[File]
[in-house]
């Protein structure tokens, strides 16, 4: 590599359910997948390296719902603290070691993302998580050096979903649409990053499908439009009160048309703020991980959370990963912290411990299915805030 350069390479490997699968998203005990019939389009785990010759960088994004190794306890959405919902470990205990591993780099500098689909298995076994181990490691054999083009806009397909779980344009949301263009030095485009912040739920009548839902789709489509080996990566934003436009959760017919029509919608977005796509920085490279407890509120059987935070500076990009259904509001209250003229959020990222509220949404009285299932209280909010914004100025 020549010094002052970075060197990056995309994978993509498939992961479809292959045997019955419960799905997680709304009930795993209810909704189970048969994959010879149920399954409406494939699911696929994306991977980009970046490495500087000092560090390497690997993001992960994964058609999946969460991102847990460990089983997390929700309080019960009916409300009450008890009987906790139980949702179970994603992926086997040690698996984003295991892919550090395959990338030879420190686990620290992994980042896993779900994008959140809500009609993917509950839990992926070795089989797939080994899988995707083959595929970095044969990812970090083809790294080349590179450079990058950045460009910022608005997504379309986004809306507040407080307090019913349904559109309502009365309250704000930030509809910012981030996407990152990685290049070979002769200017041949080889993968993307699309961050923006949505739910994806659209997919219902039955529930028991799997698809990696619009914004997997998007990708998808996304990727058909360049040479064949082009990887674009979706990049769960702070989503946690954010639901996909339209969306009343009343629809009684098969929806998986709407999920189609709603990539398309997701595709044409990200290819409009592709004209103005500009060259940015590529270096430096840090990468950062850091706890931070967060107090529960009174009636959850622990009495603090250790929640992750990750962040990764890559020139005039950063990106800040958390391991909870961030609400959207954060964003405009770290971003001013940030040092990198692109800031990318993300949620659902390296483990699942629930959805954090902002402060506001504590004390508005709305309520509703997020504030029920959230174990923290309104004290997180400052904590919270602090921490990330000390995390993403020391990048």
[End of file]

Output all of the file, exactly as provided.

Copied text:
[in-house]
């Protein structure tokens, strides 16, 4: 590599359910997948390296719902603290070691993302998580050096979903649409990053499908439009009160048309703020991980959370990963912290411990299915805030 350069390479490997699968998203005990019939389009785990010759960088994004190794306890959405919902470990205990591993780099500098689909298995076994181990490691054999083009806009397909779980344009949301263009030095485009912040739920009548839902789709489509080996990566934003436009959760017919029509919608977005796509920085490279407890509120059987935070500076990009259904509001209250003229959020990222509220949404009285299932209280909010914004100025 020549010094002052970075060197990056995309994978993509498939992961479809292959045997019955419960799905997680709304009930795993209810909704189970048969994959010879149920399954409406494939699911696929994306991977980009970046490495500087000092560090390497690997993001992960994964058609999946969460991102847990460990089983997390929700309080019960009916409300009450008890009987906790139980949702179970994603992926086997040690698996984003295991892919550090395959990338030879420190686990620290992994980042896993779900994008959140809500009609993917509950839990992926070795089989797939080994899988995707083959595929970095044969990812970090083809790294080349590179450079990058950045460009910022608005997504379309986004809306507040407080307090019913349904559109309502009365309250704000930030509809910012981030996407990152990685290049070979002769200017041949080889993968993307699309961050923006949505739910994806659209997919219902039955529930028991799997698809990696619009914004997997998007990708998808996304990727058909360049040479064949082009990887674009979706990049769960702070989503946690954010639901996909339209969306009343009343629809009684098969929806998986709407999920189609709603990539398309997701595709044409990200290819409009592709004209103005500009060259940015590529270096430096840090990468950062850091706890931070967060107090529960009174009636959850622990009495603090250790929640992750990750962040990764890559020139005039950063990106800040958390391991909870961030609400959207954060964003405009770290971003001013940030040092990198692109800031990318993300949620659902390296483990699942629930959805954090902002402060506001504590004390508005709305309520509703997020504030029920959230174990923290309104004290997180400052904590919270602090921490990330000390995390993403020391990048």